Mayor Nutter wants the people of Philadelphia to pay to have their garbage picked up, but that proposal faces some serious trash talking throughout the city.
Two Facebook groups opposed to the proposed fees have already been created. One group, “I’m Against the Philly Trash and Soda Tax,” has over 7,000 members and urges its members to contact their local City Council representative and the mayor himself. Another group, “Protest the Philadelphia Trash Pickup Fee,” shares similar sentiments.
The mayor, whose earlier plan to shut down local libraries to save money created a city-wide furor that prevented the closures, wants to eliminate an estimated $184 million budget gap. The garbage fee would raised an estimated $100 million. “This is not just a trash fee. It’s an annual service charge to each property in the city that will allow us to preserve, restore and expand a variety of services including trash collection, recycling, vacant lot cleaning, graffiti removal and restore services like leaf collection,” he said in his annual budget address on March 4.
Deputy Mayor Rina Cutler said that the proposed fee of $300 would free up funding for other city services. “We do not have to go back and decimate police services and fire services and libraries and rec centers.”
However, lost in the talk of the proposed trash fee is a recycling rewards program launched in February that offers residents the chance to be “paid” to recycle. In the program, residents can earn up to $400 a year in discount shopping coupons. It will be available to residents beginning in July. In a March 16 editorial in the Philadelphia Daily News, Maurice M. Sampson II, president of Niche Recycling and Waste Reduction Systems and chairman of RecycleNOW, believes that incentive-based recycling would benefit the city more than a fee on trash. According to Sampson, “If all 530,000 households in Philadelphia participate in the recycling program, coupons valued at $79 million-$212 million a year will be spent locally.”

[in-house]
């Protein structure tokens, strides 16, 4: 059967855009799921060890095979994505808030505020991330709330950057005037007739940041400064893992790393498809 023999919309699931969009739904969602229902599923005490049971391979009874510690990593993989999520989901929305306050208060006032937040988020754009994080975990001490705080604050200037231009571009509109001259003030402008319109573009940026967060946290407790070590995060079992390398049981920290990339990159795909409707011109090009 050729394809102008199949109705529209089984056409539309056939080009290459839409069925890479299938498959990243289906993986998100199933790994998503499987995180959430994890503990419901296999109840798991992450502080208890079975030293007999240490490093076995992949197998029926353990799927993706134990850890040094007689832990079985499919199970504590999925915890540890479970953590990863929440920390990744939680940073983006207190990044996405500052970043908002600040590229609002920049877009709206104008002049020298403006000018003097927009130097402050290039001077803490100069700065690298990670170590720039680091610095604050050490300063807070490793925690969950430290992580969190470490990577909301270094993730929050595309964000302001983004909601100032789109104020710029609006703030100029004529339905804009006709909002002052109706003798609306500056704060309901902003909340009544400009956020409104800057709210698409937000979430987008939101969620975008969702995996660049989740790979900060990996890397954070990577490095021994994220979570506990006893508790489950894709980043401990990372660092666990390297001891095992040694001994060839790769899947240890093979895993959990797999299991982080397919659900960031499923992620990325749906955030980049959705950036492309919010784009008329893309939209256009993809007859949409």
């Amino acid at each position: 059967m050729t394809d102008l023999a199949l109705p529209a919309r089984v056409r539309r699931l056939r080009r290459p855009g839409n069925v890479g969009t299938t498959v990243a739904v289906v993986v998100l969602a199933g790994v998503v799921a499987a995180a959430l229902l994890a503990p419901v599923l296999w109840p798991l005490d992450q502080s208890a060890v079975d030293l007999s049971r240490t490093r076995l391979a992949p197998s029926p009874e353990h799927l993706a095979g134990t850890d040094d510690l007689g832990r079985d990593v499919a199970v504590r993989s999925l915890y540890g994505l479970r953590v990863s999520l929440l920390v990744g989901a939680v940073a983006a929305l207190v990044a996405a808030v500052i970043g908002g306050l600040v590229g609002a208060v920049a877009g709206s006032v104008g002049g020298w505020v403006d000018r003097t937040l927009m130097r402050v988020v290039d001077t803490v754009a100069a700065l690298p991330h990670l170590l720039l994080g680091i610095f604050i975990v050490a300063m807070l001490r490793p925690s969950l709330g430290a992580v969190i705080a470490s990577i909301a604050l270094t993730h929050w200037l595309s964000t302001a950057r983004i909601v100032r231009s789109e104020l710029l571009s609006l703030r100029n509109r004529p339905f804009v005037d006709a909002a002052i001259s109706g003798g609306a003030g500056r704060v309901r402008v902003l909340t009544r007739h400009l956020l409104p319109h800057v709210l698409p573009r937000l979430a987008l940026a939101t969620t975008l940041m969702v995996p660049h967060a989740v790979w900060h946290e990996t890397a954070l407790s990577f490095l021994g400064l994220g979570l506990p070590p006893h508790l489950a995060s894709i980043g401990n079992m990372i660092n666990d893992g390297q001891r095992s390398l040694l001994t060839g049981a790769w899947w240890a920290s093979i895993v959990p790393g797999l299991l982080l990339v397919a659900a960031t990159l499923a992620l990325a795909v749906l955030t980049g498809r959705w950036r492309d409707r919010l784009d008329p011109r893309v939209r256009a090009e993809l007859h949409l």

Sampson offers several other recommendations for the City Council, including automated trash collection (allowing garbage trucks to lift and empty trash containers), reducing crew sizes, establishing fixed routes for each truck and having curbside collection of food and yard waste.
Members of City Council seem to prefer other means of dealing with the budget shortfall. Councilman Frank DiCicco introduced a bill that would raise property taxes rather than Nutter’s proposed fees. DiCicco said he was concerned about how Nutter’s proposals would impact the city’s poorest residents. He says that his tax increase proposal is “much better than the trash fee.” Councilman W. Wilson Goode concurs, believing that the trash fee is “pretty much dead.”
It is quite difficult to find support for Nutter’s proposed fees, and while it is almost certain that there will be some kind of tax increase, one thing that stands out is the recycling program set to become available to all city residents beginning in July. While there is no guarantee that the program will be a success, it could potentially save residents money in the future by simply recycling. According to Sampson’s Daily News op-ed, when the program was tested for the first time in the city in 2004, there were immediate responses. The pilot programs were introduced in Chestnut Hill and Mount Airy, where recycling rates increased up to 60 percent, and both neighborhoods recorded participation rates of 90 percent. If given the chance, this program could be a big benefit to many residents and could also be a benefit to the city as well.
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